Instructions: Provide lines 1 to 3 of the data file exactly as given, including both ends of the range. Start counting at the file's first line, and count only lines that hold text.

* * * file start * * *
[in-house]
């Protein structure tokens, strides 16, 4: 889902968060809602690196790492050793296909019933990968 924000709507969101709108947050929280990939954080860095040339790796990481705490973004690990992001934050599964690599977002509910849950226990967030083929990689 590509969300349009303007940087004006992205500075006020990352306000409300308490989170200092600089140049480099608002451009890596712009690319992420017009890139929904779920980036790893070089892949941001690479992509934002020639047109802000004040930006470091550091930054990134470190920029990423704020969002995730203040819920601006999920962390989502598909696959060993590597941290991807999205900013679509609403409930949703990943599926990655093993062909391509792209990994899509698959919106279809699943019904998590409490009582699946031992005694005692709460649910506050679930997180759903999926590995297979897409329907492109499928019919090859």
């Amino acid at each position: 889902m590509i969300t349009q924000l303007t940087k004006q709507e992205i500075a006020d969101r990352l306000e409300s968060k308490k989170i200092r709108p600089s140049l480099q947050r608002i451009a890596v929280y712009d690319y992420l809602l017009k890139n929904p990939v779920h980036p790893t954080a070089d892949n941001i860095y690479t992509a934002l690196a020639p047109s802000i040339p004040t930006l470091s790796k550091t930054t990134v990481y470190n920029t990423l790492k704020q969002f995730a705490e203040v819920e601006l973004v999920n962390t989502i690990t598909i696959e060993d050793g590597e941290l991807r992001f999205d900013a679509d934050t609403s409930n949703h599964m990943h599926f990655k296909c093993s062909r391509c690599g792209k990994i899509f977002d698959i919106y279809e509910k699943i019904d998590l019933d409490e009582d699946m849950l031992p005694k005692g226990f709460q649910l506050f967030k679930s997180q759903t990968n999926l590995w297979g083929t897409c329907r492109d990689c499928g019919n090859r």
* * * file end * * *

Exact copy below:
[in-house]
């Protein structure tokens, strides 16, 4: 889902968060809602690196790492050793296909019933990968 924000709507969101709108947050929280990939954080860095040339790796990481705490973004690990992001934050599964690599977002509910849950226990967030083929990689 590509969300349009303007940087004006992205500075006020990352306000409300308490989170200092600089140049480099608002451009890596712009690319992420017009890139929904779920980036790893070089892949941001690479992509934002020639047109802000004040930006470091550091930054990134470190920029990423704020969002995730203040819920601006999920962390989502598909696959060993590597941290991807999205900013679509609403409930949703990943599926990655093993062909391509792209990994899509698959919106279809699943019904998590409490009582699946031992005694005692709460649910506050679930997180759903999926590995297979897409329907492109499928019919090859």
């Amino acid at each position: 889902m590509i969300t349009q924000l303007t940087k004006q709507e992205i500075a006020d969101r990352l306000e409300s968060k308490k989170i200092r709108p600089s140049l480099q947050r608002i451009a890596v929280y712009d690319y992420l809602l017009k890139n929904p990939v779920h980036p790893t954080a070089d892949n941001i860095y690479t992509a934002l690196a020639p047109s802000i040339p004040t930006l470091s790796k550091t930054t990134v990481y470190n920029t990423l790492k704020q969002f995730a705490e203040v819920e601006l973004v999920n962390t989502i690990t598909i696959e060993d050793g590597e941290l991807r992001f999205d900013a679509d934050t609403s409930n949703h599964m990943h599926f990655k296909c093993s062909r391509c690599g792209k990994i899509f977002d698959i919106y279809e509910k699943i019904d998590l019933d409490e009582d699946m849950l031992p005694k005692g226990f709460q649910l506050f967030k679930s997180q759903t990968n999926l590995w297979g083929t897409c329907r492109d990689c499928g019919n090859r």